|Full Title:||Face Work and Social Media|
|Start Date:||23-May-2013 - 25-May-2013|
|Meeting Email:||click here to access email|
Please note: See conference website for description in Spanish, French, and German!
Politeness and face work are now well-established concepts in linguistic pragmatics. Politeness theories state that each individual has, on the one hand, ‘positive face’ needs for acceptance and social integration and, on the other hand, ‘negative face’ needs for autonomy and personal freedom. These social demands are renegotiated in every communication situation. Communicative exchange is thus for the most part shaped by actions concerning one’s own or another’s face. This process is called face work. Strategies of politeness or impoliteness are thus always related to face work.
In recent years, research has focused on the question of politeness in computer mediated communication (CMC), for example in analyses of e-mail or chat communication. The field of communication in social media, however, has not yet been investigated. This includes forums, blogs, Twitter and social networks, which allow users to generate content with little technical effort. Other users have the possibility to react to these contributions, which often leads to a communicative structure similar to that of a dialogue, but differing from the latter in some essential aspects: (near) asynchronity of the communication situation, pseudonymity, lack of physical copresence, impossibility to send nonverbal signals via the body or the voice. In spite of these restraining factors, we can observe that users of social media develop specific linguistic strategies that allow them to achieve finely differentiated communication, especially concerning the relationship aspect.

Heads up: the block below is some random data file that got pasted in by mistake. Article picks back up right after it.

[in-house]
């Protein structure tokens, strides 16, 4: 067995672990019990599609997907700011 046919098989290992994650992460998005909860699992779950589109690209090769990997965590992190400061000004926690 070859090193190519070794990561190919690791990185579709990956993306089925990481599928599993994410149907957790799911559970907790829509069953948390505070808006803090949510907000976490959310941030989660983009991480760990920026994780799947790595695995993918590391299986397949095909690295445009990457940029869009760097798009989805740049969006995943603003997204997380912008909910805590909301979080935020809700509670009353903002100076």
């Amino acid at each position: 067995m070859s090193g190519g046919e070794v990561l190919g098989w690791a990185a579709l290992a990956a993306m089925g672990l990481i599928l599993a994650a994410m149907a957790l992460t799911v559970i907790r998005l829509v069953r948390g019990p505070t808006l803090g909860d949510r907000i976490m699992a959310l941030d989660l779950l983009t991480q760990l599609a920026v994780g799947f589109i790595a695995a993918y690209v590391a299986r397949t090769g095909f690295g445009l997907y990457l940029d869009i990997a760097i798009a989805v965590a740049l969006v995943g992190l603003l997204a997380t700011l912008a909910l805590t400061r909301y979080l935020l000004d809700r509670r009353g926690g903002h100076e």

Face work and politeness play a particular role in this process, all the more so because not all common strategies used in face-to-face situations can easily be translated into CMC, thus making it necessary, for example, to add new visual means to the verbal expression.
The conference ‘Face Work and Social Media’ will therefore focus on communication in social online formats. We will investigate whether and how users develop specific linguistic strategies for the phatic – and in a broader sense pragmatic – aspect of communication, whether particular constraints of the formats necessitate a different handling of face work, and whether users apply new strategies, perhaps even in a reflected way.
|Linguistic Subfield:||Pragmatics; Sociolinguistics; Text/Corpus Linguistics|
|Subject Language Family:||Romance|
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